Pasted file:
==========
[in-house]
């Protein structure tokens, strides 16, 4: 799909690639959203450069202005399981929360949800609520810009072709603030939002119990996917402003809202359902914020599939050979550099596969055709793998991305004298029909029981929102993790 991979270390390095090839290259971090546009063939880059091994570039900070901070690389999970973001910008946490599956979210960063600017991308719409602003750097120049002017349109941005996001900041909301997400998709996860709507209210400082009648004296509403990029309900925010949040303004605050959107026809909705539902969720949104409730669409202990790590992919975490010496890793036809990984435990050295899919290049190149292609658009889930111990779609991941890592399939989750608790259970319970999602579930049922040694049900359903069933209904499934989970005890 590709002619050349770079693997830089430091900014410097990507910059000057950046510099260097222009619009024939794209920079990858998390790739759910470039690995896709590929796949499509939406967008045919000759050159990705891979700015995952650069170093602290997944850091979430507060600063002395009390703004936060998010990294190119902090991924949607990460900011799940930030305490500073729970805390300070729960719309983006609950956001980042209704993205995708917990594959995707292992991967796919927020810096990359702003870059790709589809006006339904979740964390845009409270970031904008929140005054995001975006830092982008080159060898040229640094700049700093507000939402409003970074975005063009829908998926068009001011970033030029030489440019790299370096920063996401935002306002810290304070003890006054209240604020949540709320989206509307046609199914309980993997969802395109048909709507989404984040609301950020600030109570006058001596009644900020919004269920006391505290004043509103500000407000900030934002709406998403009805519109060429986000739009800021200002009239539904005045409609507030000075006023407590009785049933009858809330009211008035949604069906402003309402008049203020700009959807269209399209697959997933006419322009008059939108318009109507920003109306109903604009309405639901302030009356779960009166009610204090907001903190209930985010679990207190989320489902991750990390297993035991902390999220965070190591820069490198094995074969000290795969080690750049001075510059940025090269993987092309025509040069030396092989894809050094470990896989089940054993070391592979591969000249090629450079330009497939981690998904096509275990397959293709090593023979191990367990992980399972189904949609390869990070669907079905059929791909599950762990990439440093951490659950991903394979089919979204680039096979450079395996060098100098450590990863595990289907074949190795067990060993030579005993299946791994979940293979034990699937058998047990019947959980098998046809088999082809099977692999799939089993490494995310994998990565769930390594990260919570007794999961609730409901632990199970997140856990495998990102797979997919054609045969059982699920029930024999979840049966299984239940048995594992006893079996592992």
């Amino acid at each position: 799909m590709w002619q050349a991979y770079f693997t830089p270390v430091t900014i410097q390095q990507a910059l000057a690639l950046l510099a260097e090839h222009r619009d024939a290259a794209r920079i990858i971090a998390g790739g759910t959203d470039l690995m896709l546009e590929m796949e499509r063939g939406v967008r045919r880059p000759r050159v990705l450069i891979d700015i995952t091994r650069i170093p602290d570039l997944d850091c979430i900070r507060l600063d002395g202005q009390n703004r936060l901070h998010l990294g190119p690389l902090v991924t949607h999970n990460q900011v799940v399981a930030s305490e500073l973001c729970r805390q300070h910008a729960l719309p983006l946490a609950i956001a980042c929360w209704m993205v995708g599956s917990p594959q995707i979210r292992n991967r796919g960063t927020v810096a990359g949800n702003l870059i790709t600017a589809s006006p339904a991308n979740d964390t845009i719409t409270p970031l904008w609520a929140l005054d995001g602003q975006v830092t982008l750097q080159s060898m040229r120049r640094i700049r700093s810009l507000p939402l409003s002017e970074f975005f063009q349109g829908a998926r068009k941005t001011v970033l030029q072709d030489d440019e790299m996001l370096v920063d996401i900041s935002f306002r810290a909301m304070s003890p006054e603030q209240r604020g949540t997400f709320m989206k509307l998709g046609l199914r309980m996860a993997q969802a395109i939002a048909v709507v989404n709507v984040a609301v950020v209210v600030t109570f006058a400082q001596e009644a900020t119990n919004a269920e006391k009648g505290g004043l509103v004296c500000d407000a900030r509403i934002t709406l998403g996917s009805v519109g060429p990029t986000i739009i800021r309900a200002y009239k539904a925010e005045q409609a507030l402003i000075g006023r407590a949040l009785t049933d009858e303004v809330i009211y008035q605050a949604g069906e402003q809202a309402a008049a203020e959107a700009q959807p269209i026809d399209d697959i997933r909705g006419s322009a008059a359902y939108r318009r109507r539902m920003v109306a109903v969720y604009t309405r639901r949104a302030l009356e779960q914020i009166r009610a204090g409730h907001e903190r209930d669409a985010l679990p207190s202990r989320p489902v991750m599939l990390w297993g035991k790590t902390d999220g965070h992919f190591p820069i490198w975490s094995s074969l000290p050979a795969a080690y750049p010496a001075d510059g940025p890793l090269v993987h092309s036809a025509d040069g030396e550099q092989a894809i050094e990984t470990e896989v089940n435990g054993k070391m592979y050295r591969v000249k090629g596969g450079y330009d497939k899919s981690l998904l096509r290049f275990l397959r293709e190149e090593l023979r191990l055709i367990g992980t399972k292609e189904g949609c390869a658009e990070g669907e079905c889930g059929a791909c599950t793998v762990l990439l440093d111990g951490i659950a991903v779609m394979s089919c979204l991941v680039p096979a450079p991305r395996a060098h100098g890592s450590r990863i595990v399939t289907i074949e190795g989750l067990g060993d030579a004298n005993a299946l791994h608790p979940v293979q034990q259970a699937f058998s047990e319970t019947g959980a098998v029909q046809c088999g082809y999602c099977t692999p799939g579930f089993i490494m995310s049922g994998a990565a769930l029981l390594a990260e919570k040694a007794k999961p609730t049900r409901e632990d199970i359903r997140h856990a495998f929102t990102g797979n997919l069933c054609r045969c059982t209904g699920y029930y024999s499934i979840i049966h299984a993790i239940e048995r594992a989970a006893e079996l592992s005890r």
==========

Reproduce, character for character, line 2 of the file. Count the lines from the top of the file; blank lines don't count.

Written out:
């Protein structure tokens, strides 16, 4: 799909690639959203450069202005399981929360949800609520810009072709603030939002119990996917402003809202359902914020599939050979550099596969055709793998991305004298029909029981929102993790 991979270390390095090839290259971090546009063939880059091994570039900070901070690389999970973001910008946490599956979210960063600017991308719409602003750097120049002017349109941005996001900041909301997400998709996860709507209210400082009648004296509403990029309900925010949040303004605050959107026809909705539902969720949104409730669409202990790590992919975490010496890793036809990984435990050295899919290049190149292609658009889930111990779609991941890592399939989750608790259970319970999602579930049922040694049900359903069933209904499934989970005890 590709002619050349770079693997830089430091900014410097990507910059000057950046510099260097222009619009024939794209920079990858998390790739759910470039690995896709590929796949499509939406967008045919000759050159990705891979700015995952650069170093602290997944850091979430507060600063002395009390703004936060998010990294190119902090991924949607990460900011799940930030305490500073729970805390300070729960719309983006609950956001980042209704993205995708917990594959995707292992991967796919927020810096990359702003870059790709589809006006339904979740964390845009409270970031904008929140005054995001975006830092982008080159060898040229640094700049700093507000939402409003970074975005063009829908998926068009001011970033030029030489440019790299370096920063996401935002306002810290304070003890006054209240604020949540709320989206509307046609199914309980993997969802395109048909709507989404984040609301950020600030109570006058001596009644900020919004269920006391505290004043509103500000407000900030934002709406998403009805519109060429986000739009800021200002009239539904005045409609507030000075006023407590009785049933009858809330009211008035949604069906402003309402008049203020700009959807269209399209697959997933006419322009008059939108318009109507920003109306109903604009309405639901302030009356779960009166009610204090907001903190209930985010679990207190989320489902991750990390297993035991902390999220965070190591820069490198094995074969000290795969080690750049001075510059940025090269993987092309025509040069030396092989894809050094470990896989089940054993070391592979591969000249090629450079330009497939981690998904096509275990397959293709090593023979191990367990992980399972189904949609390869990070669907079905059929791909599950762990990439440093951490659950991903394979089919979204680039096979450079395996060098100098450590990863595990289907074949190795067990060993030579005993299946791994979940293979034990699937058998047990019947959980098998046809088999082809099977692999799939089993490494995310994998990565769930390594990260919570007794999961609730409901632990199970997140856990495998990102797979997919054609045969059982699920029930024999979840049966299984239940048995594992006893079996592992």